Lewis M. Branscomb, a prominent American physicist, policy advisor and research manager, has been chosen by the American Association for the Advancement of Science (AAAS) to receive the 2013 Philip Hauge Abelson Prize.
He was honored "for his prolific and distinguished career in science, technology, innovation, and policy" and "for his achievements in academia, in business, in government, and as a philanthropist."
Branscomb is Aetna Professor in Public Policy and Corporate Management (emeritus) at Harvard University and also holds appointments at the University of California, San Diego in the School of International Relations and Pacific Studies and the Scripps Institution for Oceanography. He has authored or co-authored more than 500 papers and ten books on topics ranging from basic physics and astrophysics to innovation and entrepreneurship, domestic and international science policy, information technology, and the science of countering terrorism.
In nominating Branscomb for the award, James J. McCarthy, professor of biological oceanography at Harvard University, said: "When one thinks of unrelenting advocacy for making sound science the basis of decision making, Lewis Branscomb is one of the first names to come to mind. His career is a metaphor for effectiveness at the interface of science and policy." He added, "Legions of public leaders, peers and former students are more effective today in their uses and pursuit of science for the public good because of Lewis Branscomb's lifelong contributions."
In addition to his outstanding scientific and technical achievements, Branscomb has taken on a wide range of public service roles. President Jimmy Carter appointed him to the National Science Board and he served as chairman of that board from 1980 to 1984. He served on the President's Science Advisory Committee (1964-1968) under President Lyndon Johnson, and was appointed to the National Productivity Advisory Committee by President Ronald Reagan.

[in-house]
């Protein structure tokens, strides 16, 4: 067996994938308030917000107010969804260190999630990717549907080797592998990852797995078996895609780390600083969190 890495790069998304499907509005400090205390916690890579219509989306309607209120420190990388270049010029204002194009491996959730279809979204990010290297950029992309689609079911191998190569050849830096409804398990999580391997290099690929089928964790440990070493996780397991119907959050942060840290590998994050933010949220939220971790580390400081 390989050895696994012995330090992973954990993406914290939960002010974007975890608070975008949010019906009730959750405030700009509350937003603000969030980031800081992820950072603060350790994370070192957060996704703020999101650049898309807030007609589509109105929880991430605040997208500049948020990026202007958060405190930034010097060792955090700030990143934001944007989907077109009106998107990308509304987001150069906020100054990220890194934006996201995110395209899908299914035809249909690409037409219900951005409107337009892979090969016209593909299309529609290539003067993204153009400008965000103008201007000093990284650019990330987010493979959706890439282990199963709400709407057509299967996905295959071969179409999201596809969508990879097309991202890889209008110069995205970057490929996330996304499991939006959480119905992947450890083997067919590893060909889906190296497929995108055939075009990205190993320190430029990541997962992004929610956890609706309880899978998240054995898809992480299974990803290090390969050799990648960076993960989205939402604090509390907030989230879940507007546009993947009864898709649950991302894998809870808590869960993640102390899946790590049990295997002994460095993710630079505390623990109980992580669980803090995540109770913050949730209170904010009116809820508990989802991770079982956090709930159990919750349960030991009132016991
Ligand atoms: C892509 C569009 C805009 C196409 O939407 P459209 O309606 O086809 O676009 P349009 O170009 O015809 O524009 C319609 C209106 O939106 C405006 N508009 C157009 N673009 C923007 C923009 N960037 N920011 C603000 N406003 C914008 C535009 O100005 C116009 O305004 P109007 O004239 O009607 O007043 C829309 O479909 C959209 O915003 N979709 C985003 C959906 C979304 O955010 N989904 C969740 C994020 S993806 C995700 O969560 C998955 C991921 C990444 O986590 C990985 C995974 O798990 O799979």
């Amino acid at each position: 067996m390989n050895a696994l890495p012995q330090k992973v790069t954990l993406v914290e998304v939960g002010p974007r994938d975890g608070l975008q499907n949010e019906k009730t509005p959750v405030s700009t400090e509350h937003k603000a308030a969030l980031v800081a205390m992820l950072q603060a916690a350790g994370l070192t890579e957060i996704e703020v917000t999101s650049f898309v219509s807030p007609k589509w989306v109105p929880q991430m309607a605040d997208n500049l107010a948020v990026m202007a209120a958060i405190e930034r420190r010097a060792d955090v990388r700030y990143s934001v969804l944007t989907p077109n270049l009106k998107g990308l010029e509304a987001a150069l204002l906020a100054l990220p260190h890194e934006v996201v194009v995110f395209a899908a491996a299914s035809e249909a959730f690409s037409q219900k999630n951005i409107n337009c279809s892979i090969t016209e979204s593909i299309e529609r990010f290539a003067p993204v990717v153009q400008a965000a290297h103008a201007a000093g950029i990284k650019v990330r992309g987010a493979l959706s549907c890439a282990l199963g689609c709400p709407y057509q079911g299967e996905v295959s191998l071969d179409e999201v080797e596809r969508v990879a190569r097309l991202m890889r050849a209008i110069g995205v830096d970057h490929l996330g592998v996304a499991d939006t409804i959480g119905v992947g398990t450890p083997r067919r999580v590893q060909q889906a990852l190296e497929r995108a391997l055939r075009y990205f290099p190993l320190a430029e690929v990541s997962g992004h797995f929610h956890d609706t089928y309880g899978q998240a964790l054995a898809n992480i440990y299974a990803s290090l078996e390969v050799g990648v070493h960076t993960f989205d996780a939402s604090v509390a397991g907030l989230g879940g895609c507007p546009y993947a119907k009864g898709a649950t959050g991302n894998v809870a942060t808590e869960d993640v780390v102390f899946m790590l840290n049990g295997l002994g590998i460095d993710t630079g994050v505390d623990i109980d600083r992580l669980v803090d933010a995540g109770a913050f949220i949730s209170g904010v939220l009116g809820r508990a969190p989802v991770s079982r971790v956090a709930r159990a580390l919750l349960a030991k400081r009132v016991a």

Branscomb also has served on numerous boards in both the corporate and public sectors, including as president of the American Physical Society and Sigma Xi and on the AAAS Board of Directors. He is a member of the National Academy of Sciences, the National Academy of Engineering, the Institute of Medicine, and the National Academy of Public Administration. He also is a fellow of AAAS.
In 2012, Branscomb helped launch the Center for Science and Democracy at the nonprofit Union of Concerned Scientists, with a goal of "strengthening American democracy by advancing the essential role of science, evidence-based decision making, and constructive debate" in public policy making.
The Abelson Prize was inspired by the late Philip Hauge Abelson, long-time senior advisor to AAAS and editor of the journal Science. Abelson, who also served as president of the Carnegie Institution of Washington, died 1 August 2004, following more than 60 years of service to science and society. The award is given annually to either a public servant, in recognition of sustained exceptional contributions to advancing science, or to a scientist whose career has been distinguished both for scientific achievement and for other notable services to the scientific community. Established in 1985 by the AAAS Board of Directors, the award consists of a commemorative medallion and an honorarium of $5,000.
Branscomb received his B.A. in physics summa cum laude from Duke University in 1945 and his Ph.D. in physics from Harvard in 1949, where he was also appointed Junior Fellow in the Harvard Society of Fellows. In his early research, he pioneered the study of atomic and molecular negative ions and their role in the atmospheres of Earth and stars. In 1951, he joined the National Bureau of Standards (NBS) as a research physicist, and was a co-founder of the Joint Institute for Laboratory Astrophysics at the University of Colorado. In 1969, he was appointed director of NBS (now the National Institute of Standards and Technology) by President Richard Nixon. He also has served as vice president and chief scientist at IBM and was editor of Reviews of Modern Physics.
Branscomb's honors include the Vannevar Bush Award of the National Science Board, the Arthur Bueche Award of the National Academy of Engineering, the Gold Medal of the U.S. Department of Commerce, the Okawa Prize for Communications and Informatics, and the Centennial Medal of the Harvard University Faculty of Arts and Sciences.
The Abelson Prize will be bestowed upon Branscomb during the 180th AAAS Annual Meeting in Chicago, Ill., 13-17 February 2014. A ceremony and reception will be held in the Rouge Room of the Fairmont Chicago Hotel on Friday, 14 February at 6:15 p.m.
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